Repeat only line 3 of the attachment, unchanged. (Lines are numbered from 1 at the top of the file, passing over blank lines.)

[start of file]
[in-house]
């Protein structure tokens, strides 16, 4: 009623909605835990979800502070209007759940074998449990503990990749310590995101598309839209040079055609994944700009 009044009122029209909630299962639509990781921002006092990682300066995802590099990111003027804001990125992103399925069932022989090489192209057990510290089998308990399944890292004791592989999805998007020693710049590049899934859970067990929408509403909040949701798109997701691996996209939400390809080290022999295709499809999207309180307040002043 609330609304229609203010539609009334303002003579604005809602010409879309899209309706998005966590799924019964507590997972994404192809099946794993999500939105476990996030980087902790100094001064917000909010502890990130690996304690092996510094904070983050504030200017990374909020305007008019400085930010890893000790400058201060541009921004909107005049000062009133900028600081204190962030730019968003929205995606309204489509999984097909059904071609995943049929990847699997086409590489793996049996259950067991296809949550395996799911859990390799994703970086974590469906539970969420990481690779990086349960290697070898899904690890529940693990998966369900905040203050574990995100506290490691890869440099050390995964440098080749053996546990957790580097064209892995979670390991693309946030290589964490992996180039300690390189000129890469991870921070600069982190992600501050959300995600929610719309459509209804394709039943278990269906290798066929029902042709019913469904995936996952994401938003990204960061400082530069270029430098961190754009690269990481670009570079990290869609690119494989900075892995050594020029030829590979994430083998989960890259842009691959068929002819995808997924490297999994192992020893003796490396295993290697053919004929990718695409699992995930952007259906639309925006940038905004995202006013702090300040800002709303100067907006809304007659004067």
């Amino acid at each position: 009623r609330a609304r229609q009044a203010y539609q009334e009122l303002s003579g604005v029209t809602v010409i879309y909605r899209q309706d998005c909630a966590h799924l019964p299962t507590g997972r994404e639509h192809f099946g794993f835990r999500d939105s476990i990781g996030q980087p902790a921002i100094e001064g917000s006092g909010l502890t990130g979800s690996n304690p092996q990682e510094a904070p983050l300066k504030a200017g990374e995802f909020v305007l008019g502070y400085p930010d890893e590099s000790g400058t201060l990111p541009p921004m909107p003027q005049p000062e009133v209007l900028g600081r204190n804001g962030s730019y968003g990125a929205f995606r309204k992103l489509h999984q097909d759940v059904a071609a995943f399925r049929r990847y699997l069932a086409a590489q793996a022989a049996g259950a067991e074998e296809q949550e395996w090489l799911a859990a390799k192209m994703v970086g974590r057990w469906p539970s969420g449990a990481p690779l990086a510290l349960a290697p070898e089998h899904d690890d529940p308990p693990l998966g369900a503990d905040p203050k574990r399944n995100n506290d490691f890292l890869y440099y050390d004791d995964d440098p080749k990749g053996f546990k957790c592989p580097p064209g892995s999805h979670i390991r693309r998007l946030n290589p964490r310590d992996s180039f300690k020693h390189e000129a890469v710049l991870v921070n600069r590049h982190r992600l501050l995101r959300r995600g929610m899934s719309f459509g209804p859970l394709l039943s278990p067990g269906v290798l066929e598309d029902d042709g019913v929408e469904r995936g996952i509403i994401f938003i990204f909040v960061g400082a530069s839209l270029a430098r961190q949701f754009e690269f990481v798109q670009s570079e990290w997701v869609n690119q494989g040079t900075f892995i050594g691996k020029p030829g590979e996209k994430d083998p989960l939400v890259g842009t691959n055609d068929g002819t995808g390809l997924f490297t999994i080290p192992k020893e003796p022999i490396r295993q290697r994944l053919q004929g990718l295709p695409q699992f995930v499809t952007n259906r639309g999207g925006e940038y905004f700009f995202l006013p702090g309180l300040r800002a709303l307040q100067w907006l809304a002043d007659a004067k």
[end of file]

């Amino acid at each position: 009623r609330a609304r229609q009044a203010y539609q009334e009122l303002s003579g604005v029209t809602v010409i879309y909605r899209q309706d998005c909630a966590h799924l019964p299962t507590g997972r994404e639509h192809f099946g794993f835990r999500d939105s476990i990781g996030q980087p902790a921002i100094e001064g917000s006092g909010l502890t990130g979800s690996n304690p092996q990682e510094a904070p983050l300066k504030a200017g990374e995802f909020v305007l008019g502070y400085p930010d890893e590099s000790g400058t201060l990111p541009p921004m909107p003027q005049p000062e009133v209007l900028g600081r204190n804001g962030s730019y968003g990125a929205f995606r309204k992103l489509h999984q097909d759940v059904a071609a995943f399925r049929r990847y699997l069932a086409a590489q793996a022989a049996g259950a067991e074998e296809q949550e395996w090489l799911a859990a390799k192209m994703v970086g974590r057990w469906p539970s969420g449990a990481p690779l990086a510290l349960a290697p070898e089998h899904d690890d529940p308990p693990l998966g369900a503990d905040p203050k574990r399944n995100n506290d490691f890292l890869y440099y050390d004791d995964d440098p080749k990749g053996f546990k957790c592989p580097p064209g892995s999805h979670i390991r693309r998007l946030n290589p964490r310590d992996s180039f300690k020693h390189e000129a890469v710049l991870v921070n600069r590049h982190r992600l501050l995101r959300r995600g929610m899934s719309f459509g209804p859970l394709l039943s278990p067990g269906v290798l066929e598309d029902d042709g019913v929408e469904r995936g996952i509403i994401f938003i990204f909040v960061g400082a530069s839209l270029a430098r961190q949701f754009e690269f990481v798109q670009s570079e990290w997701v869609n690119q494989g040079t900075f892995i050594g691996k020029p030829g590979e996209k994430d083998p989960l939400v890259g842009t691959n055609d068929g002819t995808g390809l997924f490297t999994i080290p192992k020893e003796p022999i490396r295993q290697r994944l053919q004929g990718l295709p695409q699992f995930v499809t952007n259906r639309g999207g925006e940038y905004f700009f995202l006013p702090g309180l300040r800002a709303l307040q100067w907006l809304a002043d007659a004067k």